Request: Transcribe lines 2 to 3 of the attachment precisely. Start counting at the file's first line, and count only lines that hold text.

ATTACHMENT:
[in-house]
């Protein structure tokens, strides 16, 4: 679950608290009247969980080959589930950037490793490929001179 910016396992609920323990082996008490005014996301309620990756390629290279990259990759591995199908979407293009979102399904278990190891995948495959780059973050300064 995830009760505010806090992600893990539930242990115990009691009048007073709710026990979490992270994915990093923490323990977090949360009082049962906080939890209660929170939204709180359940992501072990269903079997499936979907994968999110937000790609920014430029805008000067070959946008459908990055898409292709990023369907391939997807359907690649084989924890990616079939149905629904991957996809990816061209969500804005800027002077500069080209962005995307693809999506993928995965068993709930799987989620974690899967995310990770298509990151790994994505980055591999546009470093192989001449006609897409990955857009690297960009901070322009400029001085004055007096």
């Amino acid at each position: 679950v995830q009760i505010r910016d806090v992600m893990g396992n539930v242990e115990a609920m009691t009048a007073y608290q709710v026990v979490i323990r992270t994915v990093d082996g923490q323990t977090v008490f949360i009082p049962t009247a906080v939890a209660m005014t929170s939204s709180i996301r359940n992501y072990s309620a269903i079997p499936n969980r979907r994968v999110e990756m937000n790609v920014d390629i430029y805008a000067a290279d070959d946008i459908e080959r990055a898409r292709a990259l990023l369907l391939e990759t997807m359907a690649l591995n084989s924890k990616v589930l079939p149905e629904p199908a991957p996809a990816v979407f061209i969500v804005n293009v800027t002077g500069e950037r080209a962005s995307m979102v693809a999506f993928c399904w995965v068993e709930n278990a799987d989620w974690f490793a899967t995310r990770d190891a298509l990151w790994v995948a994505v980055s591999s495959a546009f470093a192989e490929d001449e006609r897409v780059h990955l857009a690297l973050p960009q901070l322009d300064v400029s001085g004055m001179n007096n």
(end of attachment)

């Protein structure tokens, strides 16, 4: 679950608290009247969980080959589930950037490793490929001179 910016396992609920323990082996008490005014996301309620990756390629290279990259990759591995199908979407293009979102399904278990190891995948495959780059973050300064 995830009760505010806090992600893990539930242990115990009691009048007073709710026990979490992270994915990093923490323990977090949360009082049962906080939890209660929170939204709180359940992501072990269903079997499936979907994968999110937000790609920014430029805008000067070959946008459908990055898409292709990023369907391939997807359907690649084989924890990616079939149905629904991957996809990816061209969500804005800027002077500069080209962005995307693809999506993928995965068993709930799987989620974690899967995310990770298509990151790994994505980055591999546009470093192989001449006609897409990955857009690297960009901070322009400029001085004055007096």
């Amino acid at each position: 679950v995830q009760i505010r910016d806090v992600m893990g396992n539930v242990e115990a609920m009691t009048a007073y608290q709710v026990v979490i323990r992270t994915v990093d082996g923490q323990t977090v008490f949360i009082p049962t009247a906080v939890a209660m005014t929170s939204s709180i996301r359940n992501y072990s309620a269903i079997p499936n969980r979907r994968v999110e990756m937000n790609v920014d390629i430029y805008a000067a290279d070959d946008i459908e080959r990055a898409r292709a990259l990023l369907l391939e990759t997807m359907a690649l591995n084989s924890k990616v589930l079939p149905e629904p199908a991957p996809a990816v979407f061209i969500v804005n293009v800027t002077g500069e950037r080209a962005s995307m979102v693809a999506f993928c399904w995965v068993e709930n278990a799987d989620w974690f490793a899967t995310r990770d190891a298509l990151w790994v995948a994505v980055s591999s495959a546009f470093a192989e490929d001449e006609r897409v780059h990955l857009a690297l973050p960009q901070l322009d300064v400029s001085g004055m001179n007096n």